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humanitarian aid


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Skateistan: To Live And Skate Kabul

A beautifully shot film that follows the lives of a group of young skateboarders in Afghanistan. Operating against the backdrop of war and bleak prospects, the Skateistan charity project is the world’s first co-educational skateboarding school, where a team of international volunteers work with girls and boys between the ages of 5 and 17, an age group largely untouched by other aid programmes.

12:08 am: uzairm6 notes
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Gwynne Dyer: Road to riches could be ruination of all >>

An excellent article in which Dyer talks about UN Millennium Goals, what they have achieved (which surprisingly, is a lot), and the outlook for the future. His analysis is wide-ranging and he gives credit where it is due while pointing out the fallacy in the tale that everyone is trying really hard to ignore.

03:46 am: uzairm1 note
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Until It Hurts: A Love Letter to Pakistan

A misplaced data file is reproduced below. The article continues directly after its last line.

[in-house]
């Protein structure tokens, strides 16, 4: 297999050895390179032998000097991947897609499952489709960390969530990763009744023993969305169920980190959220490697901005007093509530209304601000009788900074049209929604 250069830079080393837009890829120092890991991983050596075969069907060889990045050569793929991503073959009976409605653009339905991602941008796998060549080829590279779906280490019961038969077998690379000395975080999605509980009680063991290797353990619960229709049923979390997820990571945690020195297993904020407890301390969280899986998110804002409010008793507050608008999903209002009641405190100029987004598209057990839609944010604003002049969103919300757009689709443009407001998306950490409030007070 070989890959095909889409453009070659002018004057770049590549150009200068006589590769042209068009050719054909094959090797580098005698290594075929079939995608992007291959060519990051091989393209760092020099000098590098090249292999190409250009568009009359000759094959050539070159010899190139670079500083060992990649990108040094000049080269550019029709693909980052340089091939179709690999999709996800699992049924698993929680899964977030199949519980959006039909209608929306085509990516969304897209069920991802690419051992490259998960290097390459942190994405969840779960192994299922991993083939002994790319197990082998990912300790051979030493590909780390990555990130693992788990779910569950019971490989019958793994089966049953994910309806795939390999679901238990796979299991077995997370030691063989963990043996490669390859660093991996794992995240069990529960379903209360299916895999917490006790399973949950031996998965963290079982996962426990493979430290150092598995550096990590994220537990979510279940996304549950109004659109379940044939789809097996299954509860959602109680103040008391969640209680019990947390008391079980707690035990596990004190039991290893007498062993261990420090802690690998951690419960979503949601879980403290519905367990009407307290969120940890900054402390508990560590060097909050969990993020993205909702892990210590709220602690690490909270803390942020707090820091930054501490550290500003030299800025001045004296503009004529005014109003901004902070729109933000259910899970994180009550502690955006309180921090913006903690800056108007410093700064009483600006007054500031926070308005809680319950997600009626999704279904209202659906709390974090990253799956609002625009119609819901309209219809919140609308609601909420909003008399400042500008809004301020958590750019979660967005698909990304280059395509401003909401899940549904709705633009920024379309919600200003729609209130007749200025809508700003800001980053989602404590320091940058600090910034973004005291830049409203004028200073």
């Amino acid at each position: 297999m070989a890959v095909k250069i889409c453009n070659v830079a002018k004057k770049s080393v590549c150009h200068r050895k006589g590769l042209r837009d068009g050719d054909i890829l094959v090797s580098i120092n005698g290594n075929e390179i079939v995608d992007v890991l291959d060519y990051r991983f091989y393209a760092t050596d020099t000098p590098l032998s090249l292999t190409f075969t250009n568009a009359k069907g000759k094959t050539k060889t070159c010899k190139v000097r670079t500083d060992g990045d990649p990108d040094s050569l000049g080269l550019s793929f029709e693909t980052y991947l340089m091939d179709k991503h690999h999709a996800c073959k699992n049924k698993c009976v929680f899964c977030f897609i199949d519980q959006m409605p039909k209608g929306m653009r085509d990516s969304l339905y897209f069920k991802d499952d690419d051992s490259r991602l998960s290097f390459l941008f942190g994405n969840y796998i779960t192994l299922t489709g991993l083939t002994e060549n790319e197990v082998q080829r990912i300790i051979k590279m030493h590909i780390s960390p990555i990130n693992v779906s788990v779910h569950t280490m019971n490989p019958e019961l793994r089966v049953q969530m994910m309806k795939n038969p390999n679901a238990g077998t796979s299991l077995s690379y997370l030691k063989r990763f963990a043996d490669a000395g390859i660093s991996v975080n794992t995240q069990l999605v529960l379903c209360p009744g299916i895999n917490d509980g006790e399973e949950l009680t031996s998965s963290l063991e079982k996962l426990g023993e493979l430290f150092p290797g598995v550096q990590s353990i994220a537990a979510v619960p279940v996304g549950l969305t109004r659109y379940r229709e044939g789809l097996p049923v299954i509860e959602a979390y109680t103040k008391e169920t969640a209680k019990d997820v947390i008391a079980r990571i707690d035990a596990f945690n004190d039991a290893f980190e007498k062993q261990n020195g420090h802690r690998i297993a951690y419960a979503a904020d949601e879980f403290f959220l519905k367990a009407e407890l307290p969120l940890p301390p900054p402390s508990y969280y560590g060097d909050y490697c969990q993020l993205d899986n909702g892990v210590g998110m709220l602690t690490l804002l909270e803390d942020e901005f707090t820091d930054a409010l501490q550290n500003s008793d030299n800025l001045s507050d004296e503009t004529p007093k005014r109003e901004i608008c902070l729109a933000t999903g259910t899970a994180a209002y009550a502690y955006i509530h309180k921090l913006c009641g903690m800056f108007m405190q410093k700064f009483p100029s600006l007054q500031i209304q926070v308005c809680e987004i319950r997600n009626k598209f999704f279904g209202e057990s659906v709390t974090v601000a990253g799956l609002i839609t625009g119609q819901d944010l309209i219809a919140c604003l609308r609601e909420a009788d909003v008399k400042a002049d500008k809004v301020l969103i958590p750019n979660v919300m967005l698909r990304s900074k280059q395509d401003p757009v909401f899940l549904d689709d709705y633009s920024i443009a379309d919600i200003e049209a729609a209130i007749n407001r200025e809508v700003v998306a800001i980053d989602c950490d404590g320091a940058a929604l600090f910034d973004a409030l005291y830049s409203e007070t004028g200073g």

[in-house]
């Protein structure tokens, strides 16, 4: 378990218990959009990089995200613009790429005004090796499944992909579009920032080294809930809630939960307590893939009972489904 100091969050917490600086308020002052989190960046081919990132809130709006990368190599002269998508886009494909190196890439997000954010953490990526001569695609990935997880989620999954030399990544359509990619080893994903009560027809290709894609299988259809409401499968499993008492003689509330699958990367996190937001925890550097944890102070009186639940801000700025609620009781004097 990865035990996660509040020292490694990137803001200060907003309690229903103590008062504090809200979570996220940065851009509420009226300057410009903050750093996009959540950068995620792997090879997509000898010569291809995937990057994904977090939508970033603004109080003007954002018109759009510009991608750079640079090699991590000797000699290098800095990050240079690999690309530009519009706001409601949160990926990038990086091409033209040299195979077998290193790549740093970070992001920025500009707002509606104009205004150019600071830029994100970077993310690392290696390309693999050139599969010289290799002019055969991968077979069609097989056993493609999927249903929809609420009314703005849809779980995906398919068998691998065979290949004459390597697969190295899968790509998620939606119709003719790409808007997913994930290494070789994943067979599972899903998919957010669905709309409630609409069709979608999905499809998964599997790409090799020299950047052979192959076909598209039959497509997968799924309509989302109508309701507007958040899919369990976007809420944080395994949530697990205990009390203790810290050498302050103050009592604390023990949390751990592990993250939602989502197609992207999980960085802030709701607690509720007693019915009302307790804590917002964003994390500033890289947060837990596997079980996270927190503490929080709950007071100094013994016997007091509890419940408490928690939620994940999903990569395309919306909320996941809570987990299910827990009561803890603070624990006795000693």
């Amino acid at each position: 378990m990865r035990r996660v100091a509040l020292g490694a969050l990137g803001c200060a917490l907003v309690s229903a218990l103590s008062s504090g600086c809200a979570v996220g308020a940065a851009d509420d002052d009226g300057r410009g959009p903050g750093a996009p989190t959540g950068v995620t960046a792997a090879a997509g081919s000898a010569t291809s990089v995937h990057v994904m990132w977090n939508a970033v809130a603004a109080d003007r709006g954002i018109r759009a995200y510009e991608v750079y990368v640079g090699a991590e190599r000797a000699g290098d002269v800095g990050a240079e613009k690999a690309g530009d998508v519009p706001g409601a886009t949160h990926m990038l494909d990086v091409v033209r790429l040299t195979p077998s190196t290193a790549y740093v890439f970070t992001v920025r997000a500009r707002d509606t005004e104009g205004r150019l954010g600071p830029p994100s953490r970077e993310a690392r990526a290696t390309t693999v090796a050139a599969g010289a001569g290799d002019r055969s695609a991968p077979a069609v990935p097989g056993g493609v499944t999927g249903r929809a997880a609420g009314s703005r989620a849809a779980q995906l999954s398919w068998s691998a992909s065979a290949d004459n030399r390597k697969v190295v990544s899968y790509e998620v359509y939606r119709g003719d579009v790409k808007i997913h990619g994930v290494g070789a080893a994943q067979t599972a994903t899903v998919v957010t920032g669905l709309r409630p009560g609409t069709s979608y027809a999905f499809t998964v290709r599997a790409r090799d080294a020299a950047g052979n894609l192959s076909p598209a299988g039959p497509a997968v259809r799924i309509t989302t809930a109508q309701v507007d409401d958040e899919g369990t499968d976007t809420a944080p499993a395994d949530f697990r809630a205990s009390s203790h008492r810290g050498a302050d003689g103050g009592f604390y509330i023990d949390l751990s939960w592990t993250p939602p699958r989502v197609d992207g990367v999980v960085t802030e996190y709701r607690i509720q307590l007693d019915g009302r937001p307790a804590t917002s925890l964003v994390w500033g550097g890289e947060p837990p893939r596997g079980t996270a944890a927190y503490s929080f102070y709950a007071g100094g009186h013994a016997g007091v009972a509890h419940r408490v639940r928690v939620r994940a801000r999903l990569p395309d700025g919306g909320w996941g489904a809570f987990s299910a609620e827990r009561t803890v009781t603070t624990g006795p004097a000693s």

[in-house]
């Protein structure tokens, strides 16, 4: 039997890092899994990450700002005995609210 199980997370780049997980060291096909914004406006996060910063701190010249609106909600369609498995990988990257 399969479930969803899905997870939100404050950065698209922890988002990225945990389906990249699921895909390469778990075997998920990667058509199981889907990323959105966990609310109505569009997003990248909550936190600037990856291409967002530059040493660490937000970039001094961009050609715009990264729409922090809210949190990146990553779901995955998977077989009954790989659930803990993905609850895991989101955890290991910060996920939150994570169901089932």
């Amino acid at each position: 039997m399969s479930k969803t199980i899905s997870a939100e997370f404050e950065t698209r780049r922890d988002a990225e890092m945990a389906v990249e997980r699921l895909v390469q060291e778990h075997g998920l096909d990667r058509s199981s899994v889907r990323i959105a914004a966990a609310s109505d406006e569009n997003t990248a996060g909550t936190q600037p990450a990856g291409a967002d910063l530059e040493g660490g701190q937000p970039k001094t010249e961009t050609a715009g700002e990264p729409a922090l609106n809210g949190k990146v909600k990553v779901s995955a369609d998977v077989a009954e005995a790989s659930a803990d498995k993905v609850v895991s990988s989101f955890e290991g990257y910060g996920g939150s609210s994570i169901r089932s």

— This post was penned by Rabia Ahmed and was originally posted at Acumen Fund Blog. (via Running with Scissors)

A few hours ago, I found my father sitting at the dinner table, counting. When I asked, what he was counting, he mutedly replied “Bete, during this week, 63 years ago, my family crossed the border to Pakistan.” I had heard this story hundreds of times before, from my grandmother, my uncle, but usually from my dad. It was a journey etched into his mind, into his bones. It was the story of eating neem plants and walking – lots of walking- along a path to the new world, leaving everything behind for hopes of a peaceful tomorrow.

Years later, my siblings and I enjoyed the humid, sunny, summers in Pakistan. We’d run through the mango groves on a family farm and sip sugar cane juice in the market. We’d play hide and seek in my grandfather’s roof garden and host pretend doll weddings with my cousins. It was a fairy-tale land, a land which welcomed us with open arms whenever we visited. It was truly blissful.